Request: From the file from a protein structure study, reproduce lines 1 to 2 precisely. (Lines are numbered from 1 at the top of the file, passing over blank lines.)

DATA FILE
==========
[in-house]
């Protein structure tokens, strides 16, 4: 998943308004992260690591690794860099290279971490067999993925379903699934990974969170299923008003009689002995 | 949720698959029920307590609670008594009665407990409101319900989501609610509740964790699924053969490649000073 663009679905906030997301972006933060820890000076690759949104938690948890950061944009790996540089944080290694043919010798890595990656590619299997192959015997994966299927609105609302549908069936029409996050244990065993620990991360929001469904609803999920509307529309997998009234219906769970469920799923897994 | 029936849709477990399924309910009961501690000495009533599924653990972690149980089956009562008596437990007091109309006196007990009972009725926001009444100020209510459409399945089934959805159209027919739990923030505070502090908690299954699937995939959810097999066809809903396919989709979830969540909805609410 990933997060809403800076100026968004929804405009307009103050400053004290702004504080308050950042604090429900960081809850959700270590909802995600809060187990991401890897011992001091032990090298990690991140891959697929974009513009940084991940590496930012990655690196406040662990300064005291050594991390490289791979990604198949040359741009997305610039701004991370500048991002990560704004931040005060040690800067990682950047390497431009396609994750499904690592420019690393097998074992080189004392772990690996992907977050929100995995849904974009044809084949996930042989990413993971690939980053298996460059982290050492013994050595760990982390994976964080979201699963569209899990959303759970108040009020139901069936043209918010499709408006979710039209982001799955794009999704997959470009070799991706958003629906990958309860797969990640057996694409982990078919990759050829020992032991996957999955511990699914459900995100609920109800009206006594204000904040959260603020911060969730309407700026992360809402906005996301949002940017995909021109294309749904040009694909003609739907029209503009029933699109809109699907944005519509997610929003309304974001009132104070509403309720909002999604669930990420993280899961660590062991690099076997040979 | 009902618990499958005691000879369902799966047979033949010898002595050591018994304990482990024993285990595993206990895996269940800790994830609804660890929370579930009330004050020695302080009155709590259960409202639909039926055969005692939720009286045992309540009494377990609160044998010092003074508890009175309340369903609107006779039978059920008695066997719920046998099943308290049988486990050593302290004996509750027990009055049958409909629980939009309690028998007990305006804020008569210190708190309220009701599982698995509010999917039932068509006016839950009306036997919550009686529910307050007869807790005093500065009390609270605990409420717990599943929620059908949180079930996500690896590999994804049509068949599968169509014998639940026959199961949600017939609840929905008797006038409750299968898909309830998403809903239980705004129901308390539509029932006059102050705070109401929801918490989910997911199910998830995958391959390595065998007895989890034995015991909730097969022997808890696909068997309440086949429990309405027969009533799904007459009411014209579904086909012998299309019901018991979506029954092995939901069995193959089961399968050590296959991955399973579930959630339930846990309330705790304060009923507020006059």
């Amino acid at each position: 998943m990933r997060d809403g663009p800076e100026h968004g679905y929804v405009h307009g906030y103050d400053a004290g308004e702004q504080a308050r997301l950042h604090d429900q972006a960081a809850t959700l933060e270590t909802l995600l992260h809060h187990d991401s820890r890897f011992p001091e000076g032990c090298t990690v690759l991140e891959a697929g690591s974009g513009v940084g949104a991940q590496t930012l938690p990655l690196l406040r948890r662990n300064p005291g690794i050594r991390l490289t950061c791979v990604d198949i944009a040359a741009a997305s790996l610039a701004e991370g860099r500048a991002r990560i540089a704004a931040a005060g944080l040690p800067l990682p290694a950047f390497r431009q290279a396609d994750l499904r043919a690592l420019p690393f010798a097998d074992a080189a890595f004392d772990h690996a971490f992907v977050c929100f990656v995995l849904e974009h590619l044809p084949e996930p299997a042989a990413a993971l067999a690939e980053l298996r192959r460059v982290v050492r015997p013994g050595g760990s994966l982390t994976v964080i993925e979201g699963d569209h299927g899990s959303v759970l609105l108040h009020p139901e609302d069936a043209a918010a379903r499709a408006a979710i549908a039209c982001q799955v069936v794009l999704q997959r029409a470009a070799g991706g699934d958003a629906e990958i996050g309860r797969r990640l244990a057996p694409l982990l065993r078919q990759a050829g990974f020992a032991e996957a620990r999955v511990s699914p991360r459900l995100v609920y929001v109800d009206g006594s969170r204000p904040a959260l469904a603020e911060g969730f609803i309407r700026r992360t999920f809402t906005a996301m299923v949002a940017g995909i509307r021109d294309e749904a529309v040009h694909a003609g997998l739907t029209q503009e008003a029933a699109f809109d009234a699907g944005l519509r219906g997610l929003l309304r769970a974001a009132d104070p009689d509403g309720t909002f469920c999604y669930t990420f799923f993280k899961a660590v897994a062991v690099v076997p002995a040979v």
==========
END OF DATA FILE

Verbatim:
[in-house]
């Protein structure tokens, strides 16, 4: 998943308004992260690591690794860099290279971490067999993925379903699934990974969170299923008003009689002995 | 949720698959029920307590609670008594009665407990409101319900989501609610509740964790699924053969490649000073 663009679905906030997301972006933060820890000076690759949104938690948890950061944009790996540089944080290694043919010798890595990656590619299997192959015997994966299927609105609302549908069936029409996050244990065993620990991360929001469904609803999920509307529309997998009234219906769970469920799923897994 | 029936849709477990399924309910009961501690000495009533599924653990972690149980089956009562008596437990007091109309006196007990009972009725926001009444100020209510459409399945089934959805159209027919739990923030505070502090908690299954699937995939959810097999066809809903396919989709979830969540909805609410 990933997060809403800076100026968004929804405009307009103050400053004290702004504080308050950042604090429900960081809850959700270590909802995600809060187990991401890897011992001091032990090298990690991140891959697929974009513009940084991940590496930012990655690196406040662990300064005291050594991390490289791979990604198949040359741009997305610039701004991370500048991002990560704004931040005060040690800067990682950047390497431009396609994750499904690592420019690393097998074992080189004392772990690996992907977050929100995995849904974009044809084949996930042989990413993971690939980053298996460059982290050492013994050595760990982390994976964080979201699963569209899990959303759970108040009020139901069936043209918010499709408006979710039209982001799955794009999704997959470009070799991706958003629906990958309860797969990640057996694409982990078919990759050829020992032991996957999955511990699914459900995100609920109800009206006594204000904040959260603020911060969730309407700026992360809402906005996301949002940017995909021109294309749904040009694909003609739907029209503009029933699109809109699907944005519509997610929003309304974001009132104070509403309720909002999604669930990420993280899961660590062991690099076997040979 | 009902618990499958005691000879369902799966047979033949010898002595050591018994304990482990024993285990595993206990895996269940800790994830609804660890929370579930009330004050020695302080009155709590259960409202639909039926055969005692939720009286045992309540009494377990609160044998010092003074508890009175309340369903609107006779039978059920008695066997719920046998099943308290049988486990050593302290004996509750027990009055049958409909629980939009309690028998007990305006804020008569210190708190309220009701599982698995509010999917039932068509006016839950009306036997919550009686529910307050007869807790005093500065009390609270605990409420717990599943929620059908949180079930996500690896590999994804049509068949599968169509014998639940026959199961949600017939609840929905008797006038409750299968898909309830998403809903239980705004129901308390539509029932006059102050705070109401929801918490989910997911199910998830995958391959390595065998007895989890034995015991909730097969022997808890696909068997309440086949429990309405027969009533799904007459009411014209579904086909012998299309019901018991979506029954092995939901069995193959089961399968050590296959991955399973579930959630339930846990309330705790304060009923507020006059």